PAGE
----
Adopting FirstNet early is key to developing the tools Citizen Potawatomi Nation needs, emergency manager says

Posted on November 12, 2018, Updated on November 14, 2018

by Tim Zientek, Director of Emergency Management, Fire and Housekeeping with Citizen Potawatomi Nation

As director of emergency management for Citizen Potawatomi Nation of Oklahoma, I’ve worked with FEMA and the Department of Homeland Security for many years. That’s how I learned about the 9/11 Commission report – and about FirstNet. And I believe it’s going to change the way public safety agencies communicate — for the better.

It’s already having a big impact for us.

At Citizen Potawatomi Nation we expected more than 30,000 visitors to our FireLake Fireflight Balloon Fest in August. So, we asked the FirstNet team at AT&T for a Satellite Cell on Light Truck (SatCoLT) to enhance our communications during that weekend.

We wanted our visitors to come and enjoy the festival. But we also wanted to make sure we had dependable communications in case of emergencies. If someone were to have a medical emergency, we wouldn’t be able to get to them without communication.

The result: All the devices that connected to the SatCoLT worked flawlessly*.

Rural areas

Citizen Potawatomi Nation incorporates about 1,000 square miles in the state of Oklahoma. It takes in most of Potawatomie County and six miles of Oklahoma County and Cleveland County. We dispatch for 28 agencies within Potawatomie County. So, we have three dispatchers on staff, 24 hours a day, seven days a week.

To protect the safety of people within our jurisdiction — whether they’re Citizen Potawatomi Nation or not – we need reliable communications. That’s why we signed up for FirstNet.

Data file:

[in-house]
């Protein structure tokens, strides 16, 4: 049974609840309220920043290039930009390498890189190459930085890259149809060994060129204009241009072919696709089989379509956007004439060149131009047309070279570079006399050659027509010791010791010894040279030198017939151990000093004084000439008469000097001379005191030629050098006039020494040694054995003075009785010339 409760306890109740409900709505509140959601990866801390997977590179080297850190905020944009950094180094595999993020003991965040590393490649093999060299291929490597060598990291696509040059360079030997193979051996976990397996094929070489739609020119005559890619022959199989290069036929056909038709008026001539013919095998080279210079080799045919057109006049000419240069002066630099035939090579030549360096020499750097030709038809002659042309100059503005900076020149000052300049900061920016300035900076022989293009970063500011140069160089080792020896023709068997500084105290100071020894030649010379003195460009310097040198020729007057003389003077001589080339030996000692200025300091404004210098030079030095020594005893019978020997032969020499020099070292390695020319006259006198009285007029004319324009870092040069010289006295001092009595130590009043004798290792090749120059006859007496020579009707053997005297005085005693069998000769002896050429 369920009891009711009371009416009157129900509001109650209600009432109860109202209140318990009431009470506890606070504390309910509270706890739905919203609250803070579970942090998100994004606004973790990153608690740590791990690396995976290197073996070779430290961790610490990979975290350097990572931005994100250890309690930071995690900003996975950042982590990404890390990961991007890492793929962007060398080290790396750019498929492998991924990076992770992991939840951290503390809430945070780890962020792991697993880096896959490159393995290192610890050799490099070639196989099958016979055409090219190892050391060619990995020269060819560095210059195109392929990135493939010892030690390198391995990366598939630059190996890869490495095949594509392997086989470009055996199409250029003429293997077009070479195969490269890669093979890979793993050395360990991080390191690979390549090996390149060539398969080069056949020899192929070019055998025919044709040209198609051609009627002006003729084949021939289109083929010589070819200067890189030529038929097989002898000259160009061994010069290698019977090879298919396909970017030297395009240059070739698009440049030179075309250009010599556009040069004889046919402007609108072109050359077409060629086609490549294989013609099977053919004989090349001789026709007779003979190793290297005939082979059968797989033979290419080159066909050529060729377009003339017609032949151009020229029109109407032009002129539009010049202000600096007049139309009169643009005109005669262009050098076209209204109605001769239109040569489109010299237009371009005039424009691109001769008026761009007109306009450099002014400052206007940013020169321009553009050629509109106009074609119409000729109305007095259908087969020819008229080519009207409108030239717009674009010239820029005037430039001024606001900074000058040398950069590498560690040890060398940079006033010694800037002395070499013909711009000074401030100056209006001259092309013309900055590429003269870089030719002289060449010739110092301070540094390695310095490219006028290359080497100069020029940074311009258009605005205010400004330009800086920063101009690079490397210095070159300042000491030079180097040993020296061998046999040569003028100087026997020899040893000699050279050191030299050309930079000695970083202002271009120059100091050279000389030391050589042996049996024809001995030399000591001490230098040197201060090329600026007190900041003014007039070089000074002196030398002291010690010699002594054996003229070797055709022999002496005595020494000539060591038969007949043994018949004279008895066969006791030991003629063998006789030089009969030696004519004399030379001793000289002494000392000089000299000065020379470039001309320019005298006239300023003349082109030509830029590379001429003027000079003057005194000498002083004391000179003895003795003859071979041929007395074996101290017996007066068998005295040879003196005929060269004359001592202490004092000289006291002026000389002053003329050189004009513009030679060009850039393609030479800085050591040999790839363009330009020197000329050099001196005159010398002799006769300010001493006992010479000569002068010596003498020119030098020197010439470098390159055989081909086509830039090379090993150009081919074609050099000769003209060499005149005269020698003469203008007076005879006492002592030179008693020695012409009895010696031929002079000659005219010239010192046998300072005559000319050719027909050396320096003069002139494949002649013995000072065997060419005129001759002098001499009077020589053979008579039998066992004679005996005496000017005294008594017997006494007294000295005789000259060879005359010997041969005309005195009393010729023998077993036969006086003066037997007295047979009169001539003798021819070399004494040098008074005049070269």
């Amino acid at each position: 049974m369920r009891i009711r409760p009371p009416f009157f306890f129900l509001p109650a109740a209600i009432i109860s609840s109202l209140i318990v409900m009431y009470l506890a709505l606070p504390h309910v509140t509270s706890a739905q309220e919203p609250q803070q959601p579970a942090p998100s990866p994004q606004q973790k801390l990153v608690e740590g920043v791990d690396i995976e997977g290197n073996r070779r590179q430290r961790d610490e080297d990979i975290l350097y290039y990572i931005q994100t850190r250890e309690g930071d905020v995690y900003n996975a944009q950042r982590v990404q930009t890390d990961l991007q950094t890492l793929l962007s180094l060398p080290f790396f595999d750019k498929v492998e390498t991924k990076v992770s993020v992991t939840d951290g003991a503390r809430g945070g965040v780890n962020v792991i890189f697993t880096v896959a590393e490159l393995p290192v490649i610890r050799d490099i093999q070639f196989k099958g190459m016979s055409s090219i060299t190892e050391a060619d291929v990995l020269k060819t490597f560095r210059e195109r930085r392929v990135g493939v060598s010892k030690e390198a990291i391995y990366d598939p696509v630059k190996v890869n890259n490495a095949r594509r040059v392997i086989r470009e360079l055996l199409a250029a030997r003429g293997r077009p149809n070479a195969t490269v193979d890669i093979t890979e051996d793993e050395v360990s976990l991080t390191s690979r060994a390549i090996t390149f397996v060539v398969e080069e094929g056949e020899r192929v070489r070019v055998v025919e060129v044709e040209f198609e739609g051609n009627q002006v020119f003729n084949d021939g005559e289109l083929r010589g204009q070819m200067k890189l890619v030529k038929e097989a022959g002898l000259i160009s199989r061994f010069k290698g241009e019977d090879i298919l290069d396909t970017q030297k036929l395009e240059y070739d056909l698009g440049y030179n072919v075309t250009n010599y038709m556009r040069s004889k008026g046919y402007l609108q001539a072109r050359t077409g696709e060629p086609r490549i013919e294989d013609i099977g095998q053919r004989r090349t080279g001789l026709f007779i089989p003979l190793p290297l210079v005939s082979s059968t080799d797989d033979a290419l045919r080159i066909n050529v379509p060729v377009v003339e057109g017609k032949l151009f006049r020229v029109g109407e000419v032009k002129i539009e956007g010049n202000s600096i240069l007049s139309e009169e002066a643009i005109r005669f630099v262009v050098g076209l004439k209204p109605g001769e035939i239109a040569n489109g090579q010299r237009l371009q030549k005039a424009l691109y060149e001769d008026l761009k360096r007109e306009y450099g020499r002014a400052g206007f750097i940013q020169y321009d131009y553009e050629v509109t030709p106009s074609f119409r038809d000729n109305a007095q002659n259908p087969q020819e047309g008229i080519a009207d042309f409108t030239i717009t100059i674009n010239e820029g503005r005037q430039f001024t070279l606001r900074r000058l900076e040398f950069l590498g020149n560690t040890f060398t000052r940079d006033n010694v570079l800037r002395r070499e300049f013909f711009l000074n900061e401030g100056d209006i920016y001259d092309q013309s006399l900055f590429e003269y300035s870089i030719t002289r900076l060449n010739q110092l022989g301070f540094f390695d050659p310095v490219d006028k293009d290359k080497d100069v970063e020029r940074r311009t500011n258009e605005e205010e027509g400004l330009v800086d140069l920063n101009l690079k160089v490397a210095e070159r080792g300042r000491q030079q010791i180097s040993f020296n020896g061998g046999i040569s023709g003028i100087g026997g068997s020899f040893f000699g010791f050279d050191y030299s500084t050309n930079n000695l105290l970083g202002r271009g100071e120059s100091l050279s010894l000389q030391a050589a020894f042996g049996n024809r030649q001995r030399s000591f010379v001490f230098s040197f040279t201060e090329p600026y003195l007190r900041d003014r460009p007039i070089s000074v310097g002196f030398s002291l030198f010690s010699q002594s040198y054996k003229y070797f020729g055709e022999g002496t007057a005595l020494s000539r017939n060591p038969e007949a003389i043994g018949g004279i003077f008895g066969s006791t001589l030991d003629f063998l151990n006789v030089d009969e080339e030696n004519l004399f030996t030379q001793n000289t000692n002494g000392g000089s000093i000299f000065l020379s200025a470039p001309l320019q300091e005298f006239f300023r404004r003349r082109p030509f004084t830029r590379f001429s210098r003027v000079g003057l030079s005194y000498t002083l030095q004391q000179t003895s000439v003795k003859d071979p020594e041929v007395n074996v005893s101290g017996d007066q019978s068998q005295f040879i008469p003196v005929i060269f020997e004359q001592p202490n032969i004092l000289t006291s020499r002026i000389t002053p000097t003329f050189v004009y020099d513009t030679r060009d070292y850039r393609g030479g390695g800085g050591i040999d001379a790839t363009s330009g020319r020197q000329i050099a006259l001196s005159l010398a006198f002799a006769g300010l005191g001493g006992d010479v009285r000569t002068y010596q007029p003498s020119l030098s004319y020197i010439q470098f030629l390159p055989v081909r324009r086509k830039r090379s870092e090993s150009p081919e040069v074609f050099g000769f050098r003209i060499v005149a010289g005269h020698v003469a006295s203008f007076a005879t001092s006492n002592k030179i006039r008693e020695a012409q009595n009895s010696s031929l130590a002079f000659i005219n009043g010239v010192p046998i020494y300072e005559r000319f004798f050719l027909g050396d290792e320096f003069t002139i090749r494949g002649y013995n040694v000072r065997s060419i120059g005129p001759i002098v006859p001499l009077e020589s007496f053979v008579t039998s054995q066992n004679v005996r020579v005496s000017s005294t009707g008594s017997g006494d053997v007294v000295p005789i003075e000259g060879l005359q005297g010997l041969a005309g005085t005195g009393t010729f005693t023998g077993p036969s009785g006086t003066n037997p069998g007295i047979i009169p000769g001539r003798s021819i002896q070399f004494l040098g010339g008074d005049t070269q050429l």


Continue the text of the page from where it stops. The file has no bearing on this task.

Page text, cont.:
Whether it's a manhunt, a large grass fire, or a wildfire, our officers need to be able to call back in to dispatch or to the command center and say, ‘I need this resource.’ It helps save lives. It brings the entire community together when we can talk to each other either on the radio or off the radio.

In addition, many Native Americans live in rural areas. Some have no electricity or running water. And we need to have connectivity in these areas.  The goal for FirstNet for us is to provide coverage in these areas. 

Adopting Early

So, it was important that Citizen Potawatomi Nation sign up early on – while FirstNet is in the build-out stage, simply because it is new.

I want to be able to give the First Responder Network Authority and the FirstNet team at AT&T feedback about how the FirstNet network platform is functioning and what we can do together to improve it. If you’re building this network for us, those of us in public safety should make sure it’s doing what we need it to do. 

It’s not fully built out yet. But it’s up and coming. And it’s a tool that first responders will come to depend on for a very long time.

*Individual results may vary.